The proponents of Eskom’s black economic empowerment (BEE) procurement policies are among the state-owned power monopoly’s biggest thieves, energy analyst Ted Blom told the Cape Town Press Club on Friday afternoon.
He said that one of the biggest beneficiaries of the 51% black ownership requirement – above and beyond the mining charter requirement of 26% – was Deputy President Cyril Ramaphosa’s company, Shanduka. The infamous and politically connected Gupta family have now also emerged as also beneficiaries.
Blom said with Eskom’s problems growing by the day, he expected that new acting chief executive officer Brian Molefe would either be “switching off the lights of Eskom” or it would be switching off Molefe’s lights before the end of the year.
The BEE suppliers to Eskom “are earning more than double the profits” that the other suppliers are earning “with zero value added”, he said, noting that the Minister of Public Enterprises Lynne Brown had not divulged the quantum or the price of the BEE coal supplies to Eskom.
BEE preferential treatment
Currently long-term contractors supply Eskom with coal – which supplied their coal-fired power plants – at R200 a tonne and BEE complaint suppliers are believed to be at R460 or so a tonne “plus R200 a tonne transport costs”. Blom said it was not known what price Shanduka was getting, but he assumed as a BEE compliant company “it shares in this preferential treatment”.
It was his estimate “and you don’t have to be a genius” to work out the figures “but I suspect that two million tonnes of coal a year” was being supplied by Shanduka. This was worth about R56m a month “extra… that is on top of what the other suppliers are scoring… is it a conflict of interest (for Ramaphosa)?… it probably is.”
Shanduka’s interests in Glencore – controlled by Ivan Glasenburg – are managed by Glencore, the same company that was selling export-grade coal to Eskom at a massive premium, Blom pointed out.
Now the Gupta family’s coal mine situated next to Mpumalanga’s world environmental site is the latest BEE beneficiary. This “as far as I am aware” is not properly permitted and licensed, said Blom.
Executives placed under political pressure
It appeared that Eskom executives had been placed under political pressure to give the Gupta family the contract to supply coal from their Brakfontein mine.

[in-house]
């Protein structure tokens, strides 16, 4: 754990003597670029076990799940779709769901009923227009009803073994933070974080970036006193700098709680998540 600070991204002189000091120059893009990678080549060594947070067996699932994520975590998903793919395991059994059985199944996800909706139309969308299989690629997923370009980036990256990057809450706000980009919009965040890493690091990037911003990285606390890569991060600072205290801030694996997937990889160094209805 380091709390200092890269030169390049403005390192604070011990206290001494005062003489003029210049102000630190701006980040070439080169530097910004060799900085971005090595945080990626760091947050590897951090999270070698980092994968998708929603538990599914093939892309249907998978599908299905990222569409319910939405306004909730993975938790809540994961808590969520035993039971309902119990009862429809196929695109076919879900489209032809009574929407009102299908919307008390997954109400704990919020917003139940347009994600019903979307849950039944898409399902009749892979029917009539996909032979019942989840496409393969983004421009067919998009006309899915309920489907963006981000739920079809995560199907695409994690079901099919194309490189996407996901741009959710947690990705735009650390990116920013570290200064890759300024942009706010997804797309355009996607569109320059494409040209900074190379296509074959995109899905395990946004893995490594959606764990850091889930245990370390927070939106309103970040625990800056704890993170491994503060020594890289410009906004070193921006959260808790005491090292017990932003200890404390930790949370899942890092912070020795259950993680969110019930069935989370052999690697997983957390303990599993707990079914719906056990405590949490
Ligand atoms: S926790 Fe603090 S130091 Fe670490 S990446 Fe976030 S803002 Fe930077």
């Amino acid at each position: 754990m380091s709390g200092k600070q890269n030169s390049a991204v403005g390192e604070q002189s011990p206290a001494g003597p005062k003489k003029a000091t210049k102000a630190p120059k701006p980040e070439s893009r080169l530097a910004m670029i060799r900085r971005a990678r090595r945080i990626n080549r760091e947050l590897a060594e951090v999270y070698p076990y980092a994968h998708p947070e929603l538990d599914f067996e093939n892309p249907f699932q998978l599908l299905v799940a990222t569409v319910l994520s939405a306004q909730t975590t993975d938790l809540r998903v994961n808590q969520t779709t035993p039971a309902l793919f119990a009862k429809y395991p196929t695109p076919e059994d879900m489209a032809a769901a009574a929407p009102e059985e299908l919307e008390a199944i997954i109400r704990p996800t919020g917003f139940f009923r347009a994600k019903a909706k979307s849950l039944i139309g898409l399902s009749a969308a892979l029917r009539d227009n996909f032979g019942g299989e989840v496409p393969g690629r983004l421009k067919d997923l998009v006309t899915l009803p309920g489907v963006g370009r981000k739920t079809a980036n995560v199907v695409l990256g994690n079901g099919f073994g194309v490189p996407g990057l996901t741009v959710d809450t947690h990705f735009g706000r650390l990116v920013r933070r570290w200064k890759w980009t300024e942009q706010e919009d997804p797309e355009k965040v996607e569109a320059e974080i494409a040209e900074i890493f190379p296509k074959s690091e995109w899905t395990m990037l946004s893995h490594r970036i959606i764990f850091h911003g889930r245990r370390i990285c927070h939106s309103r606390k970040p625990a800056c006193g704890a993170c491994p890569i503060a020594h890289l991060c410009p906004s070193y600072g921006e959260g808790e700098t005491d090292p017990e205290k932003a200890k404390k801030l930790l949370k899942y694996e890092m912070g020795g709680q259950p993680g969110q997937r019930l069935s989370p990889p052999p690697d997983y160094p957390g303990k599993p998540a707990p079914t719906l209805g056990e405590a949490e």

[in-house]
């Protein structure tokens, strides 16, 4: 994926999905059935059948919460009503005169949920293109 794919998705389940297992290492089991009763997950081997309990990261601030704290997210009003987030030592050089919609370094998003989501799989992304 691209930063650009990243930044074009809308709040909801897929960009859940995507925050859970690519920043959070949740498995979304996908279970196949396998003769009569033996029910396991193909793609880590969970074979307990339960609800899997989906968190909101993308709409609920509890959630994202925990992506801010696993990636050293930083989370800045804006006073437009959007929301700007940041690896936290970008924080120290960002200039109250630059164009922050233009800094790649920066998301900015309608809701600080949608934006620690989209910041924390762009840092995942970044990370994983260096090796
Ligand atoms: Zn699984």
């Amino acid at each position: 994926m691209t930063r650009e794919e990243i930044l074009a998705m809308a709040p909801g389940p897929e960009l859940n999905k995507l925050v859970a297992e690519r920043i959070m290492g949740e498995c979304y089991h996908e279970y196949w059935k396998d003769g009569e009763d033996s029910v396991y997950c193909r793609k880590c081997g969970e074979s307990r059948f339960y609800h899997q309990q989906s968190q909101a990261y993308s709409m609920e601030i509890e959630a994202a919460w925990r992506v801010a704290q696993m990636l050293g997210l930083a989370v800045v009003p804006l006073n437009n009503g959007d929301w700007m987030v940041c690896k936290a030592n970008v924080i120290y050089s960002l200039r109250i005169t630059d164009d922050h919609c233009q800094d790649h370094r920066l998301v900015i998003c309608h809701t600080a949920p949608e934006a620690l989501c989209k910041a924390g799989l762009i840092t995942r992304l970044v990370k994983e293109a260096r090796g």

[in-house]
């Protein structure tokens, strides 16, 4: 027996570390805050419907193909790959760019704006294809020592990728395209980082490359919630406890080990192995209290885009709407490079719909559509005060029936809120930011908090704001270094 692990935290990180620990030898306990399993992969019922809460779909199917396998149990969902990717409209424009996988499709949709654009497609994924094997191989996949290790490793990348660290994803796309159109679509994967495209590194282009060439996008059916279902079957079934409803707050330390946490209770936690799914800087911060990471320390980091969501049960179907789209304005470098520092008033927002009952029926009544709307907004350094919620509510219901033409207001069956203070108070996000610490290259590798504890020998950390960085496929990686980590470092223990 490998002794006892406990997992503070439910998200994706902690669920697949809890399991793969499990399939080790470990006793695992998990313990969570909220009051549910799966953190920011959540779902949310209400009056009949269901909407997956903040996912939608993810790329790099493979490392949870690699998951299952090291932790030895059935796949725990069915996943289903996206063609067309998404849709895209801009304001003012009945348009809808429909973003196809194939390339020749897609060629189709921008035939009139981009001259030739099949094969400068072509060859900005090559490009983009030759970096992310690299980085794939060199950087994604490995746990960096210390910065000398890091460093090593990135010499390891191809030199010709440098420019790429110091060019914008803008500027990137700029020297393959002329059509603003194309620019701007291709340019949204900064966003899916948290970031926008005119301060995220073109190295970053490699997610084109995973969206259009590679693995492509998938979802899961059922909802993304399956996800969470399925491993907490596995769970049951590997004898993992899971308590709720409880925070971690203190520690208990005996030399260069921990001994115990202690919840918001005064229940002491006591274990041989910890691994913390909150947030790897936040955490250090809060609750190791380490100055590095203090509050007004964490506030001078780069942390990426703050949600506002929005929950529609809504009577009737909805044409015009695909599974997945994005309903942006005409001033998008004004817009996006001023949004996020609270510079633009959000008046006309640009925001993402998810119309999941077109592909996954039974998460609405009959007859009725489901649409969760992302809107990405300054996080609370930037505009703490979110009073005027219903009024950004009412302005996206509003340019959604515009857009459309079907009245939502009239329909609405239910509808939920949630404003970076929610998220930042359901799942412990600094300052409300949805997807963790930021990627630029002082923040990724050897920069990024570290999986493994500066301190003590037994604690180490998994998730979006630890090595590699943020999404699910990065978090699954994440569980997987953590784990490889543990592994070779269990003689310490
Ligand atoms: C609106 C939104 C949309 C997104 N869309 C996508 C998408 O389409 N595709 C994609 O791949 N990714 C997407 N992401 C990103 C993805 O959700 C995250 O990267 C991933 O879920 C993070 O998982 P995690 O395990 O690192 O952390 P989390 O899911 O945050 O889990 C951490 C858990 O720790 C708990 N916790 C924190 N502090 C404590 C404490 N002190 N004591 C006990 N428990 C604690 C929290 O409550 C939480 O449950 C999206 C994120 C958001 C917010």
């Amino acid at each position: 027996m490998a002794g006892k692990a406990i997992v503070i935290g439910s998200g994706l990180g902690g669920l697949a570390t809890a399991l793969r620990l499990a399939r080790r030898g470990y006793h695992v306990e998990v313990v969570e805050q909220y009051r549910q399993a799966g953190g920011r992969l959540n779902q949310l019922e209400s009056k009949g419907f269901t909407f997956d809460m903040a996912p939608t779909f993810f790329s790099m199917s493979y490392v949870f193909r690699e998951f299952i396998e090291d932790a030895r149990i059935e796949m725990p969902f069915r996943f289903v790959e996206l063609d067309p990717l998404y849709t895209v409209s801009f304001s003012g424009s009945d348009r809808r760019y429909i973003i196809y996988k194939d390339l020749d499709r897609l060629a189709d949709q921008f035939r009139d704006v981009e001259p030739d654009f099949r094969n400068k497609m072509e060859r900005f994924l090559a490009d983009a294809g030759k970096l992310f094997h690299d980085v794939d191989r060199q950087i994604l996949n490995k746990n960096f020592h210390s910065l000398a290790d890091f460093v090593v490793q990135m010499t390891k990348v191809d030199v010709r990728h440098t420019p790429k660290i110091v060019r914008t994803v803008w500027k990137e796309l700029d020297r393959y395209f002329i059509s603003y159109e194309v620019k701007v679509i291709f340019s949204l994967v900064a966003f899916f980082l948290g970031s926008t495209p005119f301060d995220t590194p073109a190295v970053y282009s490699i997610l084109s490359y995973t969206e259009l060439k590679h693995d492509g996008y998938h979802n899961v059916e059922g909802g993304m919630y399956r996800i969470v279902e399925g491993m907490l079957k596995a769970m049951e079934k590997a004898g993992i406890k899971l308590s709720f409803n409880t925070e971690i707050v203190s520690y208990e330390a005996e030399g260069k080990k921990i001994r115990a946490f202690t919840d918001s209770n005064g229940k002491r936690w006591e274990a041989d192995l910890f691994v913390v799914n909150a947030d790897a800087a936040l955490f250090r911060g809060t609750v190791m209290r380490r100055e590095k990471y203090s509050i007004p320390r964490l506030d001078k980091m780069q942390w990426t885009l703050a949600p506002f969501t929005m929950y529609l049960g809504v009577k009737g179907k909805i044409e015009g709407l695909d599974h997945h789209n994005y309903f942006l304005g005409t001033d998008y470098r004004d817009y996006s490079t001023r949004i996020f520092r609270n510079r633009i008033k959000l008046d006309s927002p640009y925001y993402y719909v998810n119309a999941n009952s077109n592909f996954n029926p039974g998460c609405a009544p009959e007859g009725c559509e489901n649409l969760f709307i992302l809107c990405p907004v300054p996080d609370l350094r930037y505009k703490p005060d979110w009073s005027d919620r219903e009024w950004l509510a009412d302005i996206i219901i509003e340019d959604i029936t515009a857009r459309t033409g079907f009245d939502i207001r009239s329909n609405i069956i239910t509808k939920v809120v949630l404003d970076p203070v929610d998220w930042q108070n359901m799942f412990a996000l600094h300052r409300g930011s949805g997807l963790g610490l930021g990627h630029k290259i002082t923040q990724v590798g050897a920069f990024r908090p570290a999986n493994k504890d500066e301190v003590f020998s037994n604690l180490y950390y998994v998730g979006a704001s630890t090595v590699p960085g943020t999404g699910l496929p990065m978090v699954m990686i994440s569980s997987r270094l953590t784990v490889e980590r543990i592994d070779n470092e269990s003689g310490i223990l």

The Sunday Times reported that ousted Eskom boss Zola Tsotsi bent the power utility’s rules to push through a R400m a year coal supply contract to the Guptas – who jumped into the national spotlight when they illegally used the Waterkloof Air Force Base to fly in their family for a lavish wedding.
Turning to the appointment of current Transnet group chief executive Molefe as acting Eskom CEO, Blom said: “I must tell you how amazed I have been at the superfast run of events since the surprise parachuting in of Mr Molefe a week ago.”
“Not only has he claimed to have nearly turned Eskom around financially in a week, he rubbished opinions of bankers and analysts that Eskom was in a financially precarious position and desperately needed bailouts and hefty price increases.”
A week of Molefe spin
“I trust you will hold him to that and demand that Eskom withdraw its misguided 25% price increase application, as well as any other claims during the current MYPD period to 2018.”
Blom said the demand and supply gap of the state monopoly was near double the figures produced by Molefe to MPs in Cape Town this week – 6 000 MW rather than 3 000 MW.
“He (Molefe) has informed us that he could abolish load-shedding before the end of the year as he only needs to find a spare 3 000 MW in the current Eskom system,” Blom noted.
“My observation is … at this rate he should have Eskom wrapped up well within a month and should perhaps be seconded to the National Treasury where similar magic would be most welcome and he should thereafter be rewarded with a ‘non removable statue’.”
Eskom has priced out the private sector
Blom said Eskom has priced out the private sector from investing in generation capacity, such as a coal-fired power station.
Probably the only way to solve the energy crisis is to turn to solar power and importing power producing barges – which are already being used by other African states – to supply electricity.
He said solar is already being produced about 40 cents per kilowatt-hour cheaper than electricity. “Solar has become very dear to my heart.. the cost of solar has dropped to about 80c/kWh.”
The Eskom price to consumers is about R1.20/kWh and would have to rise substantially if costs of empowerment, overpriced power plants and the build programme were to be absorbed.